TD: Yeah, so, related to your earlier question about the influence of film. I think film also provides a good way to see how timing and architecture work with visual elements to create something palpable. One frame of Bela Tarr isn't what creates a space - it's the pacing. Some of my favorite kinds of films - the ones I want to inhabit anyway- are these slow dreams: Tarr, Tarkovsky, etc.

Of course you need patience to experience that fully. So, I've tried to have that be an element of my music as well.

However, I don't think this applies to Coffins on Io, which was deliberately constructed to appear immediate. That's probably why people seem to like it more, as well.

EL: As an artist who has been professionally recording since 1999, and as one who has spoken out about the financial strain placed on artists and used crowd-funding, what are your feelings about the internet's effect on the music industry? I imagine it must be gratifying for experimental bands like Kayo Dot to be able to be discovered so easily, but nowadays it's increasingly harder to get a listener through a full album's worth of material, which you kind of have to do in order to fully appreciate your work.

TD: Yeah, we even see with the free streams that are offered that people will listen to the first couple songs of any album and not as many of them even ever get to the last song (and I always place the final songs on my albums to be specific closers so it's sad when that arc is lost). Additionally, all the songs on Coffins on Io have a musical idea that was foreshadowed by the previous song, so the order is totally important in order to get a full artistic picture.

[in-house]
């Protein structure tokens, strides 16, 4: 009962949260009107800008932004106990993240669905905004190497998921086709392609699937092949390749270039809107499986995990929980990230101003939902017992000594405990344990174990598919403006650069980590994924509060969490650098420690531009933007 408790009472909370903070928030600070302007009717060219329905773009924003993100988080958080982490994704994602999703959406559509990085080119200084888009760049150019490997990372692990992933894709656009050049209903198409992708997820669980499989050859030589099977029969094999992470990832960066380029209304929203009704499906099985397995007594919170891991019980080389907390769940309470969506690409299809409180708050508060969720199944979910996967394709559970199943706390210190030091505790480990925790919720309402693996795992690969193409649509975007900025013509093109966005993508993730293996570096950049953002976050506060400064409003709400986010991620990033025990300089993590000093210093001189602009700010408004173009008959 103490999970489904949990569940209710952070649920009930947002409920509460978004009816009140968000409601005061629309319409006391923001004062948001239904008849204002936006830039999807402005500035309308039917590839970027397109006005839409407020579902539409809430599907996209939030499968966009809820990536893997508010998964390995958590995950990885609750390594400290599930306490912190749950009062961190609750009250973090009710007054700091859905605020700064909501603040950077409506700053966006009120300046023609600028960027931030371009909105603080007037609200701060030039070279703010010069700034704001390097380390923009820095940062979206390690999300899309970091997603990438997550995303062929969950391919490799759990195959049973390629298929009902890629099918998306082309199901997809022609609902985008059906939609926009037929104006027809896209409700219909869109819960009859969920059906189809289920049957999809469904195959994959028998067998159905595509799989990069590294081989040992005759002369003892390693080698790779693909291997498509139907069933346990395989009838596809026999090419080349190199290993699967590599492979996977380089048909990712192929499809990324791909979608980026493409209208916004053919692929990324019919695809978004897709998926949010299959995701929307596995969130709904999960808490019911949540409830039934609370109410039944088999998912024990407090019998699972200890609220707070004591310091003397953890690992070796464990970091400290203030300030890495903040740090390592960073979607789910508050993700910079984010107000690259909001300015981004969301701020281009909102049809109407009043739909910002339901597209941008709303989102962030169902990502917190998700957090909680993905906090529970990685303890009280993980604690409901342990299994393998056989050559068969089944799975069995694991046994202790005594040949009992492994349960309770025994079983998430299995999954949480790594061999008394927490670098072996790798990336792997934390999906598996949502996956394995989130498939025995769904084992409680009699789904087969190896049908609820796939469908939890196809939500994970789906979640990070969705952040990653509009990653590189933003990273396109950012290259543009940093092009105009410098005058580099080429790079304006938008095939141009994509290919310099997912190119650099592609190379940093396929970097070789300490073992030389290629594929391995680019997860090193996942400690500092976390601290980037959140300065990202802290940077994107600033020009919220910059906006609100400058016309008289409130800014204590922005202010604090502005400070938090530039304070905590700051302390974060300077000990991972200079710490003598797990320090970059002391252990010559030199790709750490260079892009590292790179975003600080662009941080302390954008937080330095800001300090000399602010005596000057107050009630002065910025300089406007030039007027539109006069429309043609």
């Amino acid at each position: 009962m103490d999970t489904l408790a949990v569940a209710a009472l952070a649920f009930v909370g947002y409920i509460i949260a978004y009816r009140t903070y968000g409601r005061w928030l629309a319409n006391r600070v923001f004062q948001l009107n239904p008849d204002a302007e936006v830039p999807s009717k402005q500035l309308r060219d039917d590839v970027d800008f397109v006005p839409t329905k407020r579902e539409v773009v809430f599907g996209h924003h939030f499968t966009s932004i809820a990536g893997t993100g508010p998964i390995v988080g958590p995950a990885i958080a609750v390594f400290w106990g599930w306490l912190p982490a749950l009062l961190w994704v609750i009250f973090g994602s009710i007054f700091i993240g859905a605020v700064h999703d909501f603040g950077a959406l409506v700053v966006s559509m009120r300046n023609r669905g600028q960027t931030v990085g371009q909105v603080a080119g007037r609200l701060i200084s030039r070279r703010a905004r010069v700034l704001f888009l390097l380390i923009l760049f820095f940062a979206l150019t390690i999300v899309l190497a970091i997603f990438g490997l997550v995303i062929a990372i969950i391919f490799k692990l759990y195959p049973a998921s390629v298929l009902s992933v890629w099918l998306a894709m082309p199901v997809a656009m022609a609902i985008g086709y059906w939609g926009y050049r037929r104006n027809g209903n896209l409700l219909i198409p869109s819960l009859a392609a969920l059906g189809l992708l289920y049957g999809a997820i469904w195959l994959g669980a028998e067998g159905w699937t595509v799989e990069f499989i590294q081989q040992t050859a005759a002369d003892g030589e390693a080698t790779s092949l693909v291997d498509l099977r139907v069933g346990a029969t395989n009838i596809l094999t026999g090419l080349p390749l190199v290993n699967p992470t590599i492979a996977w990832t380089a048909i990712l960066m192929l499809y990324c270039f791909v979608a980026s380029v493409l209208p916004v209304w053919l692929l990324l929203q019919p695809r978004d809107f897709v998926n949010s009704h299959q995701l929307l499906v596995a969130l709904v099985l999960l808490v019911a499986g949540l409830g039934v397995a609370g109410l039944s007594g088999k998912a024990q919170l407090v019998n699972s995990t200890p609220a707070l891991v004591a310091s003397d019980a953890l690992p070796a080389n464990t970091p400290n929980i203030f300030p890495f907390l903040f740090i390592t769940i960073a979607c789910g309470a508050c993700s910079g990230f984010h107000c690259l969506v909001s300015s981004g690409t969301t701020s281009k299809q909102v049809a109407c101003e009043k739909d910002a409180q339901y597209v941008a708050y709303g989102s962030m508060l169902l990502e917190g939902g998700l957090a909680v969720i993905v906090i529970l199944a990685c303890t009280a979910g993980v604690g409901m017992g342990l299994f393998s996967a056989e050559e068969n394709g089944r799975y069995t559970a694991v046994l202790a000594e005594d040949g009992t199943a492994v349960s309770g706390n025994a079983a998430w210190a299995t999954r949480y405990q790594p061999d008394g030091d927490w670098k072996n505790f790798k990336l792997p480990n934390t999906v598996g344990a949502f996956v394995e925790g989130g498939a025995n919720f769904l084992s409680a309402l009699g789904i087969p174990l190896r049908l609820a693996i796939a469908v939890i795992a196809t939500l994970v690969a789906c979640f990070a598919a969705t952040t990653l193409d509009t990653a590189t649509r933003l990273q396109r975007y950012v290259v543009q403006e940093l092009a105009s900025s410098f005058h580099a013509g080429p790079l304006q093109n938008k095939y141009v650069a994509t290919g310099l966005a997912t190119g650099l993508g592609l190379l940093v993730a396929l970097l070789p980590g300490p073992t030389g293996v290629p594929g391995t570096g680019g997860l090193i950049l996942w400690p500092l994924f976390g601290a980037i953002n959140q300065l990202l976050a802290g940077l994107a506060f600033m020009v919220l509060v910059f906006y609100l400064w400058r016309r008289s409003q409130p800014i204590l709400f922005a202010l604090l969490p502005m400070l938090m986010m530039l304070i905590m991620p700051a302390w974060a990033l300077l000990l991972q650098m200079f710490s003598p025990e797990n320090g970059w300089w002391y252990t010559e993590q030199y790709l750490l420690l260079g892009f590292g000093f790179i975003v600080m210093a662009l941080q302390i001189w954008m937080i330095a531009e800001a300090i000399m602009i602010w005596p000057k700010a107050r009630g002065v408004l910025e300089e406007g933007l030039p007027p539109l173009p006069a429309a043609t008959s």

To answer your question without writing a whole fucking book about it, the internet has good and bad effects on music, and neither side is outweighed by the other, which is what makes this issue so difficult to solve.

It's annoying but important to have open, intelligent conversations about the issues between artists and fans, so that people can make informed decisions and act on an individual level instead of just going along with something that is actually societally dysfunctional.

EL: Can you think of anything that has influenced you that might really surprise people?

TD: Not really, because I don't know what people's assumptions about me are. I know myself and none of it surprises me.

EL: Are there any plans to tour behind Coffins on Io? If so, what can we expect? Would you being doing any death growls or just material from the new album?

TD: Yeah, we're trying to book some stuff now for December through April. We didn't tour very much for Hubardo, only did about a month, so we'd probably be doing some of those songs as well in the regions we didn't hit on the Hubardo tour, but I don't know if we'd be doing any of the growly, metally songs unless the crowd or the room really called for it.

Like i was saying earlier about creating certain atmospheres - there needs to be a degree of consistency, not jumping around between styles, otherwise the atmosphere that gets created is more of a chaotic, insane, fever-dream sort of thing...

which is cool and I've liked doing it in the past, but I'm going for something a little different this time.

Coffins on Io is out now via The Flenser records. You can purchase the album from the label's Bandcamp page.